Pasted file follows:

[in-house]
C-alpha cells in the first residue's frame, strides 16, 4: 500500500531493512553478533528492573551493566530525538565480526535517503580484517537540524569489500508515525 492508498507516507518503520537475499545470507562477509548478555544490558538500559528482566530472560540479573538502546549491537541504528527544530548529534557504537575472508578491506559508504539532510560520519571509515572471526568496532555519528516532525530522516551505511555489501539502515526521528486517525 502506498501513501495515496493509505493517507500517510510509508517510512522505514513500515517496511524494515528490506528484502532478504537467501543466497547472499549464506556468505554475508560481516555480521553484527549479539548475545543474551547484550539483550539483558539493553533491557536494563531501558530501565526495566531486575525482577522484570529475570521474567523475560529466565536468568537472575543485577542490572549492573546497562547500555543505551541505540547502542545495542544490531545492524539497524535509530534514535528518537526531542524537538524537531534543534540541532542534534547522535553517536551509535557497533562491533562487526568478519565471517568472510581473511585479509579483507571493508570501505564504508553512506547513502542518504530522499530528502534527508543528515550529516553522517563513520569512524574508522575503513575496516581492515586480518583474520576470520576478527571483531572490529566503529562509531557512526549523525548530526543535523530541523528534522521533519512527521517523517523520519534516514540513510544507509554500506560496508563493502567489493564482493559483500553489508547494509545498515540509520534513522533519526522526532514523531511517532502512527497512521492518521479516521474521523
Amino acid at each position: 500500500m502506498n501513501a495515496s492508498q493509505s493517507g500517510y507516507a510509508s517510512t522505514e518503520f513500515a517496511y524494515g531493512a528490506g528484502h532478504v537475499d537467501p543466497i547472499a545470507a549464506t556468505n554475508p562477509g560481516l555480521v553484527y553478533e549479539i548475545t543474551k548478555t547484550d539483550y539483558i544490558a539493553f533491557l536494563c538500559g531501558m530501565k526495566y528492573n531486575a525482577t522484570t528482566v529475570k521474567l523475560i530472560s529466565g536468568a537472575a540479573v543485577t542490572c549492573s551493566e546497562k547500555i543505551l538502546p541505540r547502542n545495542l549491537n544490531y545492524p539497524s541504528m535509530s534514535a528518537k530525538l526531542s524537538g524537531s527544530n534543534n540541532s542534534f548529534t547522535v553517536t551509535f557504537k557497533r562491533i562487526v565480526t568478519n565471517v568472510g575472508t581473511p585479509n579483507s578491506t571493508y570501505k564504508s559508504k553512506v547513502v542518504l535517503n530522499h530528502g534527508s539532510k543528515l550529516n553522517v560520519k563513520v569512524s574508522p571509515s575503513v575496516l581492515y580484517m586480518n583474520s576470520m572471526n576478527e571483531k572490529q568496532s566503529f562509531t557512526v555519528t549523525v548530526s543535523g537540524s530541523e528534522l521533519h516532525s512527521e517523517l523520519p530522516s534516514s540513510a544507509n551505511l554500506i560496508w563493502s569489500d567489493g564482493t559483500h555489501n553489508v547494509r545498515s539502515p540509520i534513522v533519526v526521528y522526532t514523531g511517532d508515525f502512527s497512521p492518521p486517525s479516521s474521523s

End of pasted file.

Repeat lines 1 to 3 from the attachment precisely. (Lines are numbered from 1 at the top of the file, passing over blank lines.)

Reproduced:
[in-house]
C-alpha cells in the first residue's frame, strides 16, 4: 500500500531493512553478533528492573551493566530525538565480526535517503580484517537540524569489500508515525 492508498507516507518503520537475499545470507562477509548478555544490558538500559528482566530472560540479573538502546549491537541504528527544530548529534557504537575472508578491506559508504539532510560520519571509515572471526568496532555519528516532525530522516551505511555489501539502515526521528486517525 502506498501513501495515496493509505493517507500517510510509508517510512522505514513500515517496511524494515528490506528484502532478504537467501543466497547472499549464506556468505554475508560481516555480521553484527549479539548475545543474551547484550539483550539483558539493553533491557536494563531501558530501565526495566531486575525482577522484570529475570521474567523475560529466565536468568537472575543485577542490572549492573546497562547500555543505551541505540547502542545495542544490531545492524539497524535509530534514535528518537526531542524537538524537531534543534540541532542534534547522535553517536551509535557497533562491533562487526568478519565471517568472510581473511585479509579483507571493508570501505564504508553512506547513502542518504530522499530528502534527508543528515550529516553522517563513520569512524574508522575503513575496516581492515586480518583474520576470520576478527571483531572490529566503529562509531557512526549523525548530526543535523530541523528534522521533519512527521517523517523520519534516514540513510544507509554500506560496508563493502567489493564482493559483500553489508547494509545498515540509520534513522533519526522526532514523531511517532502512527497512521492518521479516521474521523
Amino acid at each position: 500500500m502506498n501513501a495515496s492508498q493509505s493517507g500517510y507516507a510509508s517510512t522505514e518503520f513500515a517496511y524494515g531493512a528490506g528484502h532478504v537475499d537467501p543466497i547472499a545470507a549464506t556468505n554475508p562477509g560481516l555480521v553484527y553478533e549479539i548475545t543474551k548478555t547484550d539483550y539483558i544490558a539493553f533491557l536494563c538500559g531501558m530501565k526495566y528492573n531486575a525482577t522484570t528482566v529475570k521474567l523475560i530472560s529466565g536468568a537472575a540479573v543485577t542490572c549492573s551493566e546497562k547500555i543505551l538502546p541505540r547502542n545495542l549491537n544490531y545492524p539497524s541504528m535509530s534514535a528518537k530525538l526531542s524537538g524537531s527544530n534543534n540541532s542534534f548529534t547522535v553517536t551509535f557504537k557497533r562491533i562487526v565480526t568478519n565471517v568472510g575472508t581473511p585479509n579483507s578491506t571493508y570501505k564504508s559508504k553512506v547513502v542518504l535517503n530522499h530528502g534527508s539532510k543528515l550529516n553522517v560520519k563513520v569512524s574508522p571509515s575503513v575496516l581492515y580484517m586480518n583474520s576470520m572471526n576478527e571483531k572490529q568496532s566503529f562509531t557512526v555519528t549523525v548530526s543535523g537540524s530541523e528534522l521533519h516532525s512527521e517523517l523520519p530522516s534516514s540513510a544507509n551505511l554500506i560496508w563493502s569489500d567489493g564482493t559483500h555489501n553489508v547494509r545498515s539502515p540509520i534513522v533519526v526521528y522526532t514523531g511517532d508515525f502512527s497512521p492518521p486517525s479516521s474521523s